Georgia bill would ban red-light cameras

| 2/13/2007

An effort in the Georgia House would strip away the ability of cities and counties in the state to use automated cameras to ticket drivers.

The cameras snap pictures of red-light runners or speeders' vehicle tags. A ticket for as much as $70 is mailed to the vehicles' owners, regardless who was driving at the time.

Sponsored by Rep. Bobby Franklin, R-Marietta, the bill would repeal a six-year-old Georgia law relating to traffic signal monitoring devices. The more than 20 cities and counties across the state that have since posted the cameras would be required to take them down.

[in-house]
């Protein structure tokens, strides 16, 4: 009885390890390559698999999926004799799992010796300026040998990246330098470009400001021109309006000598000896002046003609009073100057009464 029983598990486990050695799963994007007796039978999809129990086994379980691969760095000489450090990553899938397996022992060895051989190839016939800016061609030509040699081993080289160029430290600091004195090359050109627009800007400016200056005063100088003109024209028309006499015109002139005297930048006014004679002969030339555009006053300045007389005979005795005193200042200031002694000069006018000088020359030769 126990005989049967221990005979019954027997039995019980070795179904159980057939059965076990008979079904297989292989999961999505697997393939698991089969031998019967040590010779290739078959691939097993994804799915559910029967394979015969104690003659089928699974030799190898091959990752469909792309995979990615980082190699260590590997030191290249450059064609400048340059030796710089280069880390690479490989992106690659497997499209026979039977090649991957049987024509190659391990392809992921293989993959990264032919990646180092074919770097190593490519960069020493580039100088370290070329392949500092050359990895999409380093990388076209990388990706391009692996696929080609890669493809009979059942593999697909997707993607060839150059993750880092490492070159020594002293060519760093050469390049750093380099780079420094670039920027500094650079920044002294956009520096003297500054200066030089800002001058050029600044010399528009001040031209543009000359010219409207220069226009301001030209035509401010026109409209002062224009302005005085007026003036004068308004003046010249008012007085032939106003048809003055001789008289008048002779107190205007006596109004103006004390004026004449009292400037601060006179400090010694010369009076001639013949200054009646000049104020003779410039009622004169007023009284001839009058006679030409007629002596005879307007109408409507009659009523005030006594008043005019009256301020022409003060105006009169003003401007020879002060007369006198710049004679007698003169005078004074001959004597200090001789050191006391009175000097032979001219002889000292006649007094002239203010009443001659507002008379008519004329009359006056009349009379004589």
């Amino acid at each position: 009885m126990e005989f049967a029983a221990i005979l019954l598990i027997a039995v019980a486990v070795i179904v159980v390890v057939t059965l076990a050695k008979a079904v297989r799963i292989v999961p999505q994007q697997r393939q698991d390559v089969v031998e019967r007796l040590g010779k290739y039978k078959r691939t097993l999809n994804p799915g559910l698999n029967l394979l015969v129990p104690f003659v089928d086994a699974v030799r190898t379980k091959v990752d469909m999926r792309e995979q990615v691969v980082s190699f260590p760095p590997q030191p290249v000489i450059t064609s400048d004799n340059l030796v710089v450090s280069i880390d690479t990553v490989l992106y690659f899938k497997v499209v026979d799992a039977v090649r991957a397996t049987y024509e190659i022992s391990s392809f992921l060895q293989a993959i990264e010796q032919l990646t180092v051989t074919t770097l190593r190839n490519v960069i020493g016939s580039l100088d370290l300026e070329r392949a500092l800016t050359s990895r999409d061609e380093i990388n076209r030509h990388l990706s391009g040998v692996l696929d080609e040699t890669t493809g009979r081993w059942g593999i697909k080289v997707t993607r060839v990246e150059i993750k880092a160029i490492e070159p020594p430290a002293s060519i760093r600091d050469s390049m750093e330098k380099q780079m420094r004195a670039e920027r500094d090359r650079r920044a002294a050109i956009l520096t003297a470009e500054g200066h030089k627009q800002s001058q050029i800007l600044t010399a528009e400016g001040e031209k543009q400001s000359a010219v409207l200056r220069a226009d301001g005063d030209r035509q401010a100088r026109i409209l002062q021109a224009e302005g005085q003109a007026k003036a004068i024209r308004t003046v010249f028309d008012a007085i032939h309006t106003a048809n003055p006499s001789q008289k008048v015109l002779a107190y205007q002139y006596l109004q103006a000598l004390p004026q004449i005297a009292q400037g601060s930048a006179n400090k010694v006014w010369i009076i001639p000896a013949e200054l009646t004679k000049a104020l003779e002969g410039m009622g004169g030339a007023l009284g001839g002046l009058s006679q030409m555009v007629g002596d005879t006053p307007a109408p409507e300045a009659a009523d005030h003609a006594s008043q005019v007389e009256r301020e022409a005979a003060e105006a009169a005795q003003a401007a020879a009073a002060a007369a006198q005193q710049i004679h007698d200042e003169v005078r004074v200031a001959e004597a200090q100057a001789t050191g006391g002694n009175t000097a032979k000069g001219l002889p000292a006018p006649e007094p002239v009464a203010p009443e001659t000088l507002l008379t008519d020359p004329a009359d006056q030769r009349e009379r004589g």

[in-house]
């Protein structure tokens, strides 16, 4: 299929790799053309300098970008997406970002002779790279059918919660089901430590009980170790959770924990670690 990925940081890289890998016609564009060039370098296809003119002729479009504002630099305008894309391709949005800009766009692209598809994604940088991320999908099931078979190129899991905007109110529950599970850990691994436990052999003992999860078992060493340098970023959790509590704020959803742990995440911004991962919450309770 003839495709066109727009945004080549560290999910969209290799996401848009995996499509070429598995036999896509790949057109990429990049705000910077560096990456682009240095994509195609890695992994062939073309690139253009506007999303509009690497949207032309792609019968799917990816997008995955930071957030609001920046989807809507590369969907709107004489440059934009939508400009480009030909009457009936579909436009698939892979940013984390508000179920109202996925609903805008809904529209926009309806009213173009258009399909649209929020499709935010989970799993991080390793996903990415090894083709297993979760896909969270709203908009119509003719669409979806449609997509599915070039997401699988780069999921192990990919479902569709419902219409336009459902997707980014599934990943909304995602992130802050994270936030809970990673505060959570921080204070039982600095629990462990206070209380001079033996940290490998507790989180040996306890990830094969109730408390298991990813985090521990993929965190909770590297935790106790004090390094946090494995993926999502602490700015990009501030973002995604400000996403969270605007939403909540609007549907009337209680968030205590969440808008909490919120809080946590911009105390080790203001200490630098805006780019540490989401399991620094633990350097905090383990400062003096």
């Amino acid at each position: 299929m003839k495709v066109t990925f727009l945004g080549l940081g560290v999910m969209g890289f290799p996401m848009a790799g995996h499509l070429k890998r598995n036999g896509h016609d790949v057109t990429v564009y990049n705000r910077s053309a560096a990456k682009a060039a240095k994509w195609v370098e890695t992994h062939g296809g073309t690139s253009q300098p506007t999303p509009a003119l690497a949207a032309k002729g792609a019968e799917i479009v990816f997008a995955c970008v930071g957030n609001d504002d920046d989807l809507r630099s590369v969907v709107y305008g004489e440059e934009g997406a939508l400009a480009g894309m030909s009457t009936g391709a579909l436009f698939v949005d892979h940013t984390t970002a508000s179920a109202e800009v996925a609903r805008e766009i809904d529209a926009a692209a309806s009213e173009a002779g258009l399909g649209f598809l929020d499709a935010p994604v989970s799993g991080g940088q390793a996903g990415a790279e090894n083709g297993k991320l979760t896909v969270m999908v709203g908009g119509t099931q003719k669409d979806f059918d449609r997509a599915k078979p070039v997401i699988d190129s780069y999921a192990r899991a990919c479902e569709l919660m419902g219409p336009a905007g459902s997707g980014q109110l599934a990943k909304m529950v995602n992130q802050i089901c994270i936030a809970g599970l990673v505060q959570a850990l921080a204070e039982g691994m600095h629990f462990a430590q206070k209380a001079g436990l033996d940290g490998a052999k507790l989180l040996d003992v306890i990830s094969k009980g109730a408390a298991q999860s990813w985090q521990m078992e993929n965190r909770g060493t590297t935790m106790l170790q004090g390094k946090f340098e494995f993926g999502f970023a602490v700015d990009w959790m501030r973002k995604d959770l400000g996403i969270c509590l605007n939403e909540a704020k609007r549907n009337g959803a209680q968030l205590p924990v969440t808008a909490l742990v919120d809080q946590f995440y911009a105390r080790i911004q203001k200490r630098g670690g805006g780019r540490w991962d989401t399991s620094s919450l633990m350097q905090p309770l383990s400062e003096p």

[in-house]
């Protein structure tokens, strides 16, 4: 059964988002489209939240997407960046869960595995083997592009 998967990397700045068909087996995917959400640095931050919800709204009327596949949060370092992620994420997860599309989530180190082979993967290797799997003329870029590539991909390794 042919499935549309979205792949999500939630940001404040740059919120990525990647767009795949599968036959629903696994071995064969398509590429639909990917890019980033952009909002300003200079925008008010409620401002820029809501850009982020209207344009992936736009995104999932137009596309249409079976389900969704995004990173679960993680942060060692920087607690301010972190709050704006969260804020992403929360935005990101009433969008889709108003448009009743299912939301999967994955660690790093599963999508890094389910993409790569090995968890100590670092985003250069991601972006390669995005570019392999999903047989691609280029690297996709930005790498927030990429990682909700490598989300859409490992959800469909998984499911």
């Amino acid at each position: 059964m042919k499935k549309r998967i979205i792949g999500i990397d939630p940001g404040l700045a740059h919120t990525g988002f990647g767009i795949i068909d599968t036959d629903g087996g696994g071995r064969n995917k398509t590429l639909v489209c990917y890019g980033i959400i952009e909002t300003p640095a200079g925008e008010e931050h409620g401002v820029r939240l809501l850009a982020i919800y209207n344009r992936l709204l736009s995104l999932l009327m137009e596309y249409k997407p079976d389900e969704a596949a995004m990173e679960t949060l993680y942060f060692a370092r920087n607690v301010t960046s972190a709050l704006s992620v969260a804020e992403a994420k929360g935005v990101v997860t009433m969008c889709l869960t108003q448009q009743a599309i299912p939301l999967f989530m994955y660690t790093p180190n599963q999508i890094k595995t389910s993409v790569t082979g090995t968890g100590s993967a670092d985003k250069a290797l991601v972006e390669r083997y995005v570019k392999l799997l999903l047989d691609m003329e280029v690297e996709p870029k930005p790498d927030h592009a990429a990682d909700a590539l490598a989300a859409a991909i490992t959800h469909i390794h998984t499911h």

Supporters of the equipment say it acts as a deterrent and helps snare red-light-running drivers who otherwise might not get caught.

Opponents question the effectiveness of such intersection cameras, arguing they have the potential to distract drivers and cause more fender-bender accidents. Others say the cameras are unconstitutional.

"You're forced to testify against yourself. You can't confront your accuser," Franklin told the Gwinnett Daily Post. "There's no due process."

In fact, a study paid for by the U.S. Department of Transportation showed rear-end crashes actually increased in cities with red-light cameras, as motorists stopped abruptly at yellow lights to avoid tickets.

The bill - HB77 - is in the House Motor Vehicles Committee. The earliest the bill could be considered in committee is Thursday, Feb. 15.

- By Keith Goble, state legislative editor